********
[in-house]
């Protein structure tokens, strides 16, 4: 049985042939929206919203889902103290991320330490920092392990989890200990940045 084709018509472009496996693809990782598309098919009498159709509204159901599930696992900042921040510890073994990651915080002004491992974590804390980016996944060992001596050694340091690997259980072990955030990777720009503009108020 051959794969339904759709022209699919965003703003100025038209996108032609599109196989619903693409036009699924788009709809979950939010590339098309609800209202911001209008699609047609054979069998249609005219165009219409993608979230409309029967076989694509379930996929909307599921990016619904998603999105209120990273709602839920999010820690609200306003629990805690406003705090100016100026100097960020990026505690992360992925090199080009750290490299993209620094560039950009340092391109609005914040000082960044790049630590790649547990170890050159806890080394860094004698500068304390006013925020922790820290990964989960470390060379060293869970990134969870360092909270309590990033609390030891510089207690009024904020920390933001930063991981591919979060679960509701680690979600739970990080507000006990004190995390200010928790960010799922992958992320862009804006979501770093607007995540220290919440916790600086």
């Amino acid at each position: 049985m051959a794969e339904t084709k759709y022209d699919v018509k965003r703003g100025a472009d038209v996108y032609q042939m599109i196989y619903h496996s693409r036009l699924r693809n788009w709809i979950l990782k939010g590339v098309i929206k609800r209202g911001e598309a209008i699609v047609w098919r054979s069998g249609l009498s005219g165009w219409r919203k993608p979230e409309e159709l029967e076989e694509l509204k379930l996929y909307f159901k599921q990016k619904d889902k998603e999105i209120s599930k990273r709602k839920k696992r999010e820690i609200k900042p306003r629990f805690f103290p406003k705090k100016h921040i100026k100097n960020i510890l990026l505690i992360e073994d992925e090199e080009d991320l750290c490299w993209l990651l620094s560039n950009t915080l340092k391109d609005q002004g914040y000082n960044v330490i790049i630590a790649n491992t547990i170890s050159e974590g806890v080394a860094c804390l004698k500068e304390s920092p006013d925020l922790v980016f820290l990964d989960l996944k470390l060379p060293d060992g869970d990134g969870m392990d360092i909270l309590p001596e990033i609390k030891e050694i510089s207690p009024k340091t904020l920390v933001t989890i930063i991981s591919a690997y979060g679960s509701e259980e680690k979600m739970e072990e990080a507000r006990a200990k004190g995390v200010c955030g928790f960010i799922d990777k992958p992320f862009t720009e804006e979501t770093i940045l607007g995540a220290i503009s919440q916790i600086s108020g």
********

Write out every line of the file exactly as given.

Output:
[in-house]
């Protein structure tokens, strides 16, 4: 049985042939929206919203889902103290991320330490920092392990989890200990940045 084709018509472009496996693809990782598309098919009498159709509204159901599930696992900042921040510890073994990651915080002004491992974590804390980016996944060992001596050694340091690997259980072990955030990777720009503009108020 051959794969339904759709022209699919965003703003100025038209996108032609599109196989619903693409036009699924788009709809979950939010590339098309609800209202911001209008699609047609054979069998249609005219165009219409993608979230409309029967076989694509379930996929909307599921990016619904998603999105209120990273709602839920999010820690609200306003629990805690406003705090100016100026100097960020990026505690992360992925090199080009750290490299993209620094560039950009340092391109609005914040000082960044790049630590790649547990170890050159806890080394860094004698500068304390006013925020922790820290990964989960470390060379060293869970990134969870360092909270309590990033609390030891510089207690009024904020920390933001930063991981591919979060679960509701680690979600739970990080507000006990004190995390200010928790960010799922992958992320862009804006979501770093607007995540220290919440916790600086």
């Amino acid at each position: 049985m051959a794969e339904t084709k759709y022209d699919v018509k965003r703003g100025a472009d038209v996108y032609q042939m599109i196989y619903h496996s693409r036009l699924r693809n788009w709809i979950l990782k939010g590339v098309i929206k609800r209202g911001e598309a209008i699609v047609w098919r054979s069998g249609l009498s005219g165009w219409r919203k993608p979230e409309e159709l029967e076989e694509l509204k379930l996929y909307f159901k599921q990016k619904d889902k998603e999105i209120s599930k990273r709602k839920k696992r999010e820690i609200k900042p306003r629990f805690f103290p406003k705090k100016h921040i100026k100097n960020i510890l990026l505690i992360e073994d992925e090199e080009d991320l750290c490299w993209l990651l620094s560039n950009t915080l340092k391109d609005q002004g914040y000082n960044v330490i790049i630590a790649n491992t547990i170890s050159e974590g806890v080394a860094c804390l004698k500068e304390s920092p006013d925020l922790v980016f820290l990964d989960l996944k470390l060379p060293d060992g869970d990134g969870m392990d360092i909270l309590p001596e990033i609390k030891e050694i510089s207690p009024k340091t904020l920390v933001t989890i930063i991981s591919a690997y979060g679960s509701e259980e680690k979600m739970e072990e990080a507000r006990a200990k004190g995390v200010c955030g928790f960010i799922d990777k992958p992320f862009t720009e804006e979501t770093i940045l607007g995540a220290i503009s919440q916790i600086s108020g």